Luleå University of Technology, Department of Engineering Sciences and Mathematics, Wood Science and Engineering.
    Strengthening of Cross-Laminated Timber by adding aluminium plates2019Conference paper (Refereed)
    Abstract [en]

    Wood is commonly judged as orthotropic with three material directions: longitudinal, radial and tangential. Shear stressand strain can occur in different directions on surfaces with different directions and shear stiffness is commonlydescribed by three shear moduli. Of those, the weakest shear modulus is called the rolling shear modulus.Cross laminated timber (CLT) is a rather recent and innovative engineered wood product with properties that can be improved and which still requires research. The benefits of using wood in buildings and construction are far from beingmaximized. During recent years, timber has been used for constructing higher buildings. It has been seen that previous small and acceptable movements of the building are magnified, which can create discomfort for the occupants. In these cases, the problem is the low in-plane shear stiffness of the CLT panel. One way to increase the in-plane shear stiffness is to build CLT mixed with other materials, with high modulus of shear, and by that increase the in-plane shear stiffness of the CLT panel. A practical test and finite element analysis (FEA) of the shear modulus was performed on 3-layer samples reinforced with aluminium plates. The panels were built by three layer of wooden lamellas and the aluminium plate was added between the first and second and/or second and third layer of boards. Two different thicknesses of the aluminium plate were used, 1 mm and 1.5 mm. Also, panels without aluminium plates were used as reference. Diagonal compression test was performed on the CLT panels, where the modulus of shear could be calculated. The diagonal compression method was performed based on experience from Andreolli. The panels containing aluminium plates had a higher shear modulus than panels without aluminium plates. This was concluded in both the practical testing and FEA.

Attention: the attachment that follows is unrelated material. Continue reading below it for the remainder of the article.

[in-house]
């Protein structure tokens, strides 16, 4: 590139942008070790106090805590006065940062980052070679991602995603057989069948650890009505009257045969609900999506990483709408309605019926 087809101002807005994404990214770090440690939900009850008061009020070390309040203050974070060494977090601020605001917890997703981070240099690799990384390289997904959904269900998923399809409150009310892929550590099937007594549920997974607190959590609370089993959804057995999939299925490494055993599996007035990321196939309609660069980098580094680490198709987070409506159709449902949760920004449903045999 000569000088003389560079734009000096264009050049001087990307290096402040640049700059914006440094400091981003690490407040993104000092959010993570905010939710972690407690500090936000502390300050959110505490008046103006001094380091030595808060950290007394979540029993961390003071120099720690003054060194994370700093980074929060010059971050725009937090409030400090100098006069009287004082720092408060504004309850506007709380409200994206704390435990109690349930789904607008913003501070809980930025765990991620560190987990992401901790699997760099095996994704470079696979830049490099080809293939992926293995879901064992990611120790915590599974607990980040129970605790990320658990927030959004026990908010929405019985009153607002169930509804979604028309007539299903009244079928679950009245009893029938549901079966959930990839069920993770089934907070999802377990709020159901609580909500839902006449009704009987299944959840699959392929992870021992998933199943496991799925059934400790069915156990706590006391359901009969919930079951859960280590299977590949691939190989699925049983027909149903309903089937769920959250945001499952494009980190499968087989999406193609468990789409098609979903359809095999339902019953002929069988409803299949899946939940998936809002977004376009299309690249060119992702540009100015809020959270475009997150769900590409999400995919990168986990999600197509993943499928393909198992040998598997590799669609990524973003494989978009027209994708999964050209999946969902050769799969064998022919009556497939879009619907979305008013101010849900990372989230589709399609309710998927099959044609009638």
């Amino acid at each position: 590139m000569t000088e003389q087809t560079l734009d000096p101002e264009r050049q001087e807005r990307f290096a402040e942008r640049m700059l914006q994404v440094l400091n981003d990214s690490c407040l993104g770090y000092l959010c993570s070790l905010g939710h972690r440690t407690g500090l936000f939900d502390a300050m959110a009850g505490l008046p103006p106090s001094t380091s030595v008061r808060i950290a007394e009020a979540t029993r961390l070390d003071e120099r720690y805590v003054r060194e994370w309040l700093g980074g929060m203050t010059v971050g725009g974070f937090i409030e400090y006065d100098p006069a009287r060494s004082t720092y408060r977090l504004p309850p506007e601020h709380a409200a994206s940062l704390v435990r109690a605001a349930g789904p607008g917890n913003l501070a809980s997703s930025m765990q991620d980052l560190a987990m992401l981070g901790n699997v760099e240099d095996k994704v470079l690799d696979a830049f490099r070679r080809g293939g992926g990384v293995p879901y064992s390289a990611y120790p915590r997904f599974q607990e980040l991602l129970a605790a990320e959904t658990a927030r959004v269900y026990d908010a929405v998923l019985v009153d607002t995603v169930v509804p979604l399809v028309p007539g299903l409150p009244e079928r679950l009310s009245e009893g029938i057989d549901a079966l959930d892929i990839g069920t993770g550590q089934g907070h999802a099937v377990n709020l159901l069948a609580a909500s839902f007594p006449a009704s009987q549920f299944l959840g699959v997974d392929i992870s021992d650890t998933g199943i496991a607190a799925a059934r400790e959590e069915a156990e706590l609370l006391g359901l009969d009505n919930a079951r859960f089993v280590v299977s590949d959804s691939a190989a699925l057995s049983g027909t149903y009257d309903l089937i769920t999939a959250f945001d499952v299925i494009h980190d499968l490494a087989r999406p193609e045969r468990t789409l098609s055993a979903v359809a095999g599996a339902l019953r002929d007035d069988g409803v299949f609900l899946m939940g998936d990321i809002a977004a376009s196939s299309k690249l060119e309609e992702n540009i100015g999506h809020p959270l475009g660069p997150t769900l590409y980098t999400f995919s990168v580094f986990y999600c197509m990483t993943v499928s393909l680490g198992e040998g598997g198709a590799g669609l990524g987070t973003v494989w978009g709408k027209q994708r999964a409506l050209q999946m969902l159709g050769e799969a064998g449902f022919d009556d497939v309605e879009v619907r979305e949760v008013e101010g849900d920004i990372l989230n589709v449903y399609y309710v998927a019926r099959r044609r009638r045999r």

• 81.
    Turesson, Jonas
    et al.
    Luleå University of Technology, Department of Engineering Sciences and Mathematics, Wood Science and Engineering.
    Ekevad, Mats
    Luleå University of Technology, Department of Engineering Sciences and Mathematics, Wood Science and Engineering.
    Impact of laminate directions on inplane shear stiffness of crosslaminated timber2016In: Annual Meeting of the Northern European Network for Wood Science and Engineering WSE,: a key factor on the transition to Bioeconomy, 2016Conference paper (Refereed)
    Abstract [en]

    Twenty-three finite element models of cross-laminated timber (CLT) with different laminate directions were studied. Simulations with quadratic orthotropic linear elastic finite elements were conducted. One goal was to compare in-plane shear stiffnesses for CLT blocks made up from Norway Spruce (Picea abies) boards. 3- and 5-layer CLT were studied with board sizes 25x150x1200 mm. Bloc sizes were 75x1200x1200 and 125x1200x1200 mm for 3-layer and 5-layer blocs, respectively. The first and last layers laminate directions were assumed to be in direction 0. The second and fourth layers laminate directions for 5-layer models were assumed equal and were 5, 10, 15, 30, 45, 60, 75 and 90. The middle layer was in direction 0 or 90. For 3-layer models the middle layers laminate directions were 5, 10, 15, 30, 45, 60, 75 and 90. No edge gluing was assumed and thus all side edges were allowed to separate or overlap. Glued contact surfaces were assumed to be perfectly glued with rigid glue. The results for 5-layer models showed that all models with angled second and fourth layers were stiffer than the models with 90 layers. Stiffnesses for models with angled second and fourth layers were higher when the middle layer laminate direction was 90 compared to 0. The stiffest 5-layer model was the one with laminate directions 0/45/90/45/0. This stiffness was 1.5 times the shear stiffness of a reference block with 1-layer and solid timber shear stiffness. The stiffest 3-layer model was the one with laminate directions 0/30/0. This stiffness was 0.99 times the shear stiffness of the reference bloc.